Time. Eight minutes isn’t a long time in and of itself. However, eight minutes spent with your family in one of the most famous places in the world, without anyone else around but your crafty private guide and a lonely sweeper, feels like a stolen treasure. None of the 40,000 other tourists who visited the Taj that day had the singular experience that we did. They couldn’t hear the wind blowing through the chamber or stop while winding through the line to study the intricate gem-laden mosaics – not with hundreds of other people beside them. They couldn’t possibly know what it felt like to have the place to ourselves – alone with history.
These eight minutes are what being with a wonderful private guide is all about. Access. Preparedness. Unlocking a world of unforgettable memories. Our guide, Aakash, made all the difference in how we experienced our visit to a place that millions of people around the world have visited. Our bond with him was instant; in fact, we still keep in touch with him, several months later. Aakash took the pictures on this blog. My goal as a travel advisor is to connect you with the people and places that can provide you with memories you will cherish for years to come, just like Aakash did for us. Call or email me. I’d love to help. I can even connect you to Aakash on your next visit to the Taj!
As I sit looking out my window on this lazy afternoon, you may be surprised by what I am thinking.
As a luxury travel advisor, my normal day is spent chatting with clients about their upcoming trips, reaching out to suppliers, planning interesting experiences, and keeping organized. Every day brings new clients, unique itineraries, and fresh possibilities. What an incredible pleasure it is to bring clients’ bucket lists to life. That’s why this profession is so gratifying. Who knew, in the midst of all this wonderful busyness, that our world was about to change?
It turns out that people weren’t the only things traveling from one side of the world to the other. The virus that reached our shores brought haunting disease and terrible upheaval to our lives. In addition to the significant health and economic impact we suddenly faced, our days of relatively carefree travel were over. Everything ground to a halt. Securing refunds, cancelling reservations, answering travel insurance questions, and postponing trips consumed my life. The reality of living in this “new normal” was breathtaking.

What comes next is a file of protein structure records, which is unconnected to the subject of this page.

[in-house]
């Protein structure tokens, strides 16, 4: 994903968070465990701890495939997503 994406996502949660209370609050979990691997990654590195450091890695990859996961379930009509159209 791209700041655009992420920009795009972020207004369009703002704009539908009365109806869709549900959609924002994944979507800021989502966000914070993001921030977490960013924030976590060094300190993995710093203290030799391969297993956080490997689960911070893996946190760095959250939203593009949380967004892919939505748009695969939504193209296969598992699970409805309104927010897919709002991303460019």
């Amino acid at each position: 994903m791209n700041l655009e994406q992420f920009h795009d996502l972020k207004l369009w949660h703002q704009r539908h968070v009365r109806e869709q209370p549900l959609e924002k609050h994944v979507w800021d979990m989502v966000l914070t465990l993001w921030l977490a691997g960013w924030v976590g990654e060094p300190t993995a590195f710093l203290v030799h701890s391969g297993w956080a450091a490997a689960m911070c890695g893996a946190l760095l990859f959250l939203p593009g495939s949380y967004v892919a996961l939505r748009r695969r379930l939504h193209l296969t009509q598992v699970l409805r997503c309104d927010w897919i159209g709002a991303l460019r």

Newly armed with TIME to spare, my wheels started turning. I assembled a project list – everything from organizing drawers, matching lids to containers, cleaning the garage (yuck), to doing yard work, washing the dogs, and cleaning my chicken coop. Once these items were crossed off the list, I watched travel webinars, read books – one after the other – and redesigned my website (www.travelistaalli.com). My favorite project was organizing tons of family photos in boxes into separate stacks for each of my children. Slowly sifting through pictures of our vacations, family celebrations, school plays, baseball games, and all the pets we have owned was such a treat.
It’s amazing … with the time to really ponder life, count blessings, truly reconnect with family and friends and enjoy the little things that make life so special, this global “time out” has actually been a bit of a gift.
While my profession was profoundly impacted by the crisis and the world is a different place than it was three months ago, as I sit here looking out my window, I am filled with appreciation and optimism. We can look forward to a “better normal.” We WILL travel again … and when we do, it will be with a renewed sense of awe and wonder. The freedom to explore the world will deepen our connection to the planet and to each other.
In the meantime, my dog Marley is keeping watch over our flock of hens in our backyard, and I have the luxury of time to dream.
My heart raced as I followed the female leopard and her two cubs searching for a lost third cub. Waving in and out through the brush on the edge of the open grassland, they walked near a stand of trees, unaware that they were inching closer and closer to a male and female lion resting together. This scene from Big Cat Tales on Animal Planet excited and unsettled me – not only because I worried for the leopard and her cubs, but because I have traveled to this exact spot in Kenya in the Masai Mara and spent several days observing a leopard and these famous lions of the Marsh Pride.
The Masai Mara is one of the most special places in the world. Life and death animal interactions play out right in front of your eyes. Safari trucks often go off road to catch the action: following hunting animals, tracking hard-to-find leopards, watching baby hyenas play. Guides spot impossible-to-see wildlife that you would swear aren’t really there. Elephants and their adorable babies are plentiful, and there’s nothing quite like seeing huge hippos romping in muddy waters.
Of all the majesty and magnificence found in the Masai Mara, the most astounding experience to behold is watching the Great Migration. There’s nothing like it on earth. Your heart will both pound in excitement and cry in heart-wrenching despair as you see zebras and wildebeest hesitate, then rush to swim across the Mara River, trying their best not to get killed by waiting crocodiles. Many of them don’t make it across. Watching from the banks above the river, it is easy to spot crocodiles as they inch closer and closer to slow-moving wildebeest or baby zebras that are doomed. Bloated bodies of dead animals mix with the commotion of splashing water, busy hooves, and panicked mooing during the crossing, and it is relentless. It is Mother Nature in action.
Travel is the remedy for boredom and the elixir for routine. It captures the imagination like little else. It widens horizons and broadens perspectives. Investing in travel experiences is money well-spent that creates memories connecting people together. I became a travel advisor because my inherent love of seeing the world is a springboard for helping others by curating travel experiences that capture your imagination, spark passion, and bring you joy.